Cruise Ship and Remote Island Internet Access

Some people would probably still say today that they don't need or want Internet access when going on vacation on a cruise ship or to a remote island. But I suppose their number is on a steep decline and cruise ship operators are investing in Wi-Fi Internet access on their ships not only in special areas but in cabins as well. According to this article (in German) the pleasure costs between 25 euros per week for "social media" access to 99 euros for 3 GB of data for a week on a ship of one of the major cruise lines.

The article doesn't mention what kind of backhaul is used but it's likely to be satellite. There's different kinds of technologies and (one of?) the latest and greatest seems to be from O3b, a company about which I wrote a post in 2008. It looks like in the meantime their medium earth orbit satellites (at an altitude of 8.062 km) are up and running and their public list of customers includes a cruise ship operator (though not the one mentioned in the first post linked to above) and remote islands. The specs advertised on their web page is a top speed of a single transponder of 1.6 Gbit/s and round trip times of around 150 ms. Each satellite has many independent transponders that can direct their beam to a specific area which hints at the capacity and user experience that can be achieved even if several hundred people on a ship need access simultaneously. Here's a video that demonstrates how the system works with two antennas that track the satellites.

And a final thought: I wonder if the uplink/downlink ratio on a cruise ship with lots of people posting their pictures and videos to social media websites is significantly different from the "land" average!? So apart from pleasing customers, a cruise line you probably can't get any better advertising than people posting their pictures in real time to Facebook…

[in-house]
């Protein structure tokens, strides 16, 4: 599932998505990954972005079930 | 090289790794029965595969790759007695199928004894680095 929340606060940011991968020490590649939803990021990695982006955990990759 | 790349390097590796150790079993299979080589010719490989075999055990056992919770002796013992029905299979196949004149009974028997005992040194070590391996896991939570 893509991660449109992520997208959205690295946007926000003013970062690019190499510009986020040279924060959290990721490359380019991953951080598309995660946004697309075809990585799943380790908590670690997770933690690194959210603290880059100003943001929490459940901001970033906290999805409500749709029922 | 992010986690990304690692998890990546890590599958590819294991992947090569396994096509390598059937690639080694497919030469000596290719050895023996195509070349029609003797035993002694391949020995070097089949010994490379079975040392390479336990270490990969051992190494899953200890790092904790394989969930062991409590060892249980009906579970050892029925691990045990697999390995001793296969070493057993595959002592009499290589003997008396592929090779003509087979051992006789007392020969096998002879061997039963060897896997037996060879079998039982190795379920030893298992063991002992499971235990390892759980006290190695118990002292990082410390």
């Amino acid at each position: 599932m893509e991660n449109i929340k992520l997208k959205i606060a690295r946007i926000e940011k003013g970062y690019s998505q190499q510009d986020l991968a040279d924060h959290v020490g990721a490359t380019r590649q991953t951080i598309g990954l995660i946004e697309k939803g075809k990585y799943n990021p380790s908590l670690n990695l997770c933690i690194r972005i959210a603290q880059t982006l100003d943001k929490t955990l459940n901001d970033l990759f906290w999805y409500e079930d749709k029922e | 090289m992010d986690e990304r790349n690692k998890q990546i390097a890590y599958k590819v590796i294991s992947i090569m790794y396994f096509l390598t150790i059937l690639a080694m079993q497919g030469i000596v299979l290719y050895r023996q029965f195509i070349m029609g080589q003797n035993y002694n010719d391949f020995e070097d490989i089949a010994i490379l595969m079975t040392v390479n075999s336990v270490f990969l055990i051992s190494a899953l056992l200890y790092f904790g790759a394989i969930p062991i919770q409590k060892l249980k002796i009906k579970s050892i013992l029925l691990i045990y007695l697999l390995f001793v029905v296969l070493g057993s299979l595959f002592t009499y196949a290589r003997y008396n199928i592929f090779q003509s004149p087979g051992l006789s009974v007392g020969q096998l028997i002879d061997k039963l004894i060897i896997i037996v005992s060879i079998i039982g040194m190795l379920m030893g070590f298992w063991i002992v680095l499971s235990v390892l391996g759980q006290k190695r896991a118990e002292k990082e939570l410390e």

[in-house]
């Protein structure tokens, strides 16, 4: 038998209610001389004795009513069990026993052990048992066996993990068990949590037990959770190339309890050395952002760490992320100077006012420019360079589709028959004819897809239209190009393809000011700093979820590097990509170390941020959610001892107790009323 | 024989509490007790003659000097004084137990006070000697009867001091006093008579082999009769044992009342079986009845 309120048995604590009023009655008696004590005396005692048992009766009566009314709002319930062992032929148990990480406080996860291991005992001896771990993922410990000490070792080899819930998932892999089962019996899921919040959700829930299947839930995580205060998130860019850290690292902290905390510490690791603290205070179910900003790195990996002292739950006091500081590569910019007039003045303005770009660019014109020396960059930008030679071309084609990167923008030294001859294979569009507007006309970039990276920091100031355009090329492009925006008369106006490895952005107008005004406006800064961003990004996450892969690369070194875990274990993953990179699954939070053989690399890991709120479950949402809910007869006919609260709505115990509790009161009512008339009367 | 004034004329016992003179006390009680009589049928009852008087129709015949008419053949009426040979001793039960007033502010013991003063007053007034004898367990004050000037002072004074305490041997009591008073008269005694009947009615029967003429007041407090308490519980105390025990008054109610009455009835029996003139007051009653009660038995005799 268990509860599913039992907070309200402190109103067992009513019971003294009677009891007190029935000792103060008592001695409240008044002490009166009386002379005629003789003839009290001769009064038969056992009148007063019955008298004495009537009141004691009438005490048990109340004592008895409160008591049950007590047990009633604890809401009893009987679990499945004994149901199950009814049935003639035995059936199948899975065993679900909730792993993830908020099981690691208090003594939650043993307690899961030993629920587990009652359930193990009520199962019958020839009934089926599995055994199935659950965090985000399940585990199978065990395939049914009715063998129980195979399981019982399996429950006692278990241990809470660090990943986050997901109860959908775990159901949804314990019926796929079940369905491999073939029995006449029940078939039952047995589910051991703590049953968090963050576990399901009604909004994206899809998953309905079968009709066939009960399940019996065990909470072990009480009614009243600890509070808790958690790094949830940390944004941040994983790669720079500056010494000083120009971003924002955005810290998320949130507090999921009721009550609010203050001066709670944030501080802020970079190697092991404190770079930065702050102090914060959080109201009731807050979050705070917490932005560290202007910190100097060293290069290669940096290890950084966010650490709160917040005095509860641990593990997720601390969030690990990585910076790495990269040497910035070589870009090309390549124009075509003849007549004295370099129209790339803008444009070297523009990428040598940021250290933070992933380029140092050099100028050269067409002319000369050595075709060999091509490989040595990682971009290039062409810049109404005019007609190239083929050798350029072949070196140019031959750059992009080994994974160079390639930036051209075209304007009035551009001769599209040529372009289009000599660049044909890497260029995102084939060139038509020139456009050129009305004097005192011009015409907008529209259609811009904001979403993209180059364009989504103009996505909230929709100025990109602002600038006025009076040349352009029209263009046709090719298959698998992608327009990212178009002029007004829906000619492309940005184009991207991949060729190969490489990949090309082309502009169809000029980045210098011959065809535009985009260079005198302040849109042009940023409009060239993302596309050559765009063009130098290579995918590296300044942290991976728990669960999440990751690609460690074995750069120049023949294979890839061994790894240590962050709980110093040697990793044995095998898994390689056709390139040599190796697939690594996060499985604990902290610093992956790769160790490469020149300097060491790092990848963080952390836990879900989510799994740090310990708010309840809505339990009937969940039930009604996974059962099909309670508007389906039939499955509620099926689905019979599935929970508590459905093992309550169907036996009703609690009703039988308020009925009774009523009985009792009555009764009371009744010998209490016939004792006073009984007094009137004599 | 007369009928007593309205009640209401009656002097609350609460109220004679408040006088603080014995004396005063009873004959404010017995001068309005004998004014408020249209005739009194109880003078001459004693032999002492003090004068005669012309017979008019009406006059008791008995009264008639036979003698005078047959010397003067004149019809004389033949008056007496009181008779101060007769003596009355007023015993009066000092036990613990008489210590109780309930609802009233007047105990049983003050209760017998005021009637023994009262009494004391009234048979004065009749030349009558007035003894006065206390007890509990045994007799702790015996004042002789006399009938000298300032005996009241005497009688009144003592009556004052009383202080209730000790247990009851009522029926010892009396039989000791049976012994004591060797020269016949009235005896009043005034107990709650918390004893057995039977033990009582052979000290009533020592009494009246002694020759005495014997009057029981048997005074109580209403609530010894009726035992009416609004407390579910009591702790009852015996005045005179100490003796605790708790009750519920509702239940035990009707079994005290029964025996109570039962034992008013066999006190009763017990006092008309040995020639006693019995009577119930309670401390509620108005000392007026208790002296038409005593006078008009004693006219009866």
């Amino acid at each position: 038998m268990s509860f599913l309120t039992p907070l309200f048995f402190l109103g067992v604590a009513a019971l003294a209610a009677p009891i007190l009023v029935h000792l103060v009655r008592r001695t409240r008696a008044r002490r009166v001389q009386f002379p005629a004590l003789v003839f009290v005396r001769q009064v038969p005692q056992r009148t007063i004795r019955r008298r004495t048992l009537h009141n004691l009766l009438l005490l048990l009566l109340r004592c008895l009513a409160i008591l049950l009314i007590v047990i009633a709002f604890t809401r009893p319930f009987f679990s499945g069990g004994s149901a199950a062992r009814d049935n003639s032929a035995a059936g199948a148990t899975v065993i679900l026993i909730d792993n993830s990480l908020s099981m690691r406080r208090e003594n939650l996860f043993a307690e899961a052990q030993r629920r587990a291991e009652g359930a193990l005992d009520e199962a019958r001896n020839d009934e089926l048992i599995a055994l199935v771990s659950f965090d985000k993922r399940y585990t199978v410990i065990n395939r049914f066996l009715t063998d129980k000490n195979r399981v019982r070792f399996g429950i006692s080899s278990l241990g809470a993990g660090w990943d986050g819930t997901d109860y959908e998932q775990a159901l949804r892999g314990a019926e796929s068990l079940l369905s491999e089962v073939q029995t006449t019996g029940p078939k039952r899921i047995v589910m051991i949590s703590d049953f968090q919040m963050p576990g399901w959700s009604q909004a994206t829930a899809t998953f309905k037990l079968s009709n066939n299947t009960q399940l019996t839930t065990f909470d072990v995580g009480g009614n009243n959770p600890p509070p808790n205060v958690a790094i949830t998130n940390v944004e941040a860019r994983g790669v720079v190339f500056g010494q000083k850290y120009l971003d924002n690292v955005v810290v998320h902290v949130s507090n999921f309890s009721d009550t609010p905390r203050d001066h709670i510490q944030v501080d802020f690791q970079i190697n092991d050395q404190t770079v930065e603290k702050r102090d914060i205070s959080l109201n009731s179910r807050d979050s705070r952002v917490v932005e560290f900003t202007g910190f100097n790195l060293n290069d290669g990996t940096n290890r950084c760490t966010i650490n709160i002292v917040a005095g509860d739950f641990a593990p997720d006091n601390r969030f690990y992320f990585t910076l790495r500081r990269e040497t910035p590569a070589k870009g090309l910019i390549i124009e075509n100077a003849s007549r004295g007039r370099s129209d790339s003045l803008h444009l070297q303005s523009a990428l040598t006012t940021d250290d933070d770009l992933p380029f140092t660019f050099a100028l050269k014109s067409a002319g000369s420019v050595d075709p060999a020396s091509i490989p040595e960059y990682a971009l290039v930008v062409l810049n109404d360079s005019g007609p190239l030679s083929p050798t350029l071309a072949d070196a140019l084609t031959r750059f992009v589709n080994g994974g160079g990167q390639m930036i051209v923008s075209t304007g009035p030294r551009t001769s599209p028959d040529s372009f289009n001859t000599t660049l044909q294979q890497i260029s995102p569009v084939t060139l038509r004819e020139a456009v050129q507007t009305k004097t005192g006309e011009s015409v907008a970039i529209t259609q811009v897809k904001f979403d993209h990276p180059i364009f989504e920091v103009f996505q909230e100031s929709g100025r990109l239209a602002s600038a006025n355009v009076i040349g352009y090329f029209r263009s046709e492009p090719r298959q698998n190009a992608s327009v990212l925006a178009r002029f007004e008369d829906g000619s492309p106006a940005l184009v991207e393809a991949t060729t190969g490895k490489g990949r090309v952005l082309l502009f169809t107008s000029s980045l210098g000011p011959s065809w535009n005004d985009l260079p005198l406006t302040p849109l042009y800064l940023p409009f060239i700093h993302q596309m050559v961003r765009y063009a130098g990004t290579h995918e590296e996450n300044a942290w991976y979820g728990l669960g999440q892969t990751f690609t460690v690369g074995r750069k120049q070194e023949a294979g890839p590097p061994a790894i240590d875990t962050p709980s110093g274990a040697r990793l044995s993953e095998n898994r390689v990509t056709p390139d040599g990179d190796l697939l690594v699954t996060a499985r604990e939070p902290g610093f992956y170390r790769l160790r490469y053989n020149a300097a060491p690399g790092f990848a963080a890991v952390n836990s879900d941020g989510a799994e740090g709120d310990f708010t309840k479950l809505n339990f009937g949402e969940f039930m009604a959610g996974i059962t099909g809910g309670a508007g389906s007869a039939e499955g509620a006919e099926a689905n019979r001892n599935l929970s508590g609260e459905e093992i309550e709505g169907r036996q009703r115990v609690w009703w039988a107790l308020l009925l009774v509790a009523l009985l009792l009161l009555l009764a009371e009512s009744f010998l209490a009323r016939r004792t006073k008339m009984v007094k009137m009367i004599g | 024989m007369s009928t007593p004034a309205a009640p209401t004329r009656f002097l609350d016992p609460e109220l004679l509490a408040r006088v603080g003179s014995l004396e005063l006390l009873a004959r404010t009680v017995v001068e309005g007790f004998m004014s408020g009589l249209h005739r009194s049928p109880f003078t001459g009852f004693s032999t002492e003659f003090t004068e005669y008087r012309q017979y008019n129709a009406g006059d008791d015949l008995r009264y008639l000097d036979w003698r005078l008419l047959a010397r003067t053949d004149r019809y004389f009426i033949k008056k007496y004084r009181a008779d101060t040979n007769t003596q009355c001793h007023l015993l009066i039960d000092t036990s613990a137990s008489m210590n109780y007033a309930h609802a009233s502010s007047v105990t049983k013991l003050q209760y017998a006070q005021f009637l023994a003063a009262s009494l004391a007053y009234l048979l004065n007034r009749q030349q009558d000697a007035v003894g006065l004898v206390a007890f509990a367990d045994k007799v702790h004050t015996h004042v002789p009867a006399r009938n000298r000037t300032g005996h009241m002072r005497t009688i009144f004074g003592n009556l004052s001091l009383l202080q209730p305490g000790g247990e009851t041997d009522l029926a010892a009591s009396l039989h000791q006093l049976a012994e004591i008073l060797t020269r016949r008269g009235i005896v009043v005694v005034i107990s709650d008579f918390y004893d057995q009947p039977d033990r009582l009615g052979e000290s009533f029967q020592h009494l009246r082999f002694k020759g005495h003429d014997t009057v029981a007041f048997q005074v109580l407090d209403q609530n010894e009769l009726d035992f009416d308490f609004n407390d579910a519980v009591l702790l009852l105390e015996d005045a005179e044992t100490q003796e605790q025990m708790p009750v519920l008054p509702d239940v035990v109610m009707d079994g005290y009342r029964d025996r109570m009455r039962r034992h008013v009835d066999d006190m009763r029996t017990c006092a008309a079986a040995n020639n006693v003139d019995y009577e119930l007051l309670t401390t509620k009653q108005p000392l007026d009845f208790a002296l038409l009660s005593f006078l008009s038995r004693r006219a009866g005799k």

2 thoughts on “Cruise Ship and Remote Island Internet Access”

  1. Check out slide #10 of this presentation:

    “Better leverage Social Networking as an advertising channel” is indeed a sales proposition of O3b towards cruise ship operators.

    But with the limited coverage of O3b (each satellite has 10 steerable customer beams each providing 1.6Gbps over a 216MHz carrier in a radial area with a diameter of just 700km) and the prohibitively high costs for groundstations (> $1m) and capacity (150Mbps start at $200k monthly) O3b will remain a bridge technology.

    Northern Sky Research, a leading consultancy firm for the satellite industry stated recently: “LEO-HTS [Low-earth orbit high-throughput satellites like those planned by OneWeb, SpaceX, LeoSat etc.] is coming as well and will likely attack the low latency proposition of O3b, which could diminish O3b’s pie further. LEO-HTS will likely engage in price competition as well, adding complexity to the competitive mix. Additionally, while O3b only covers between 45° north/south latitudes, proposed LEO-HTS systems offer global coverage, another distinct advantage.”

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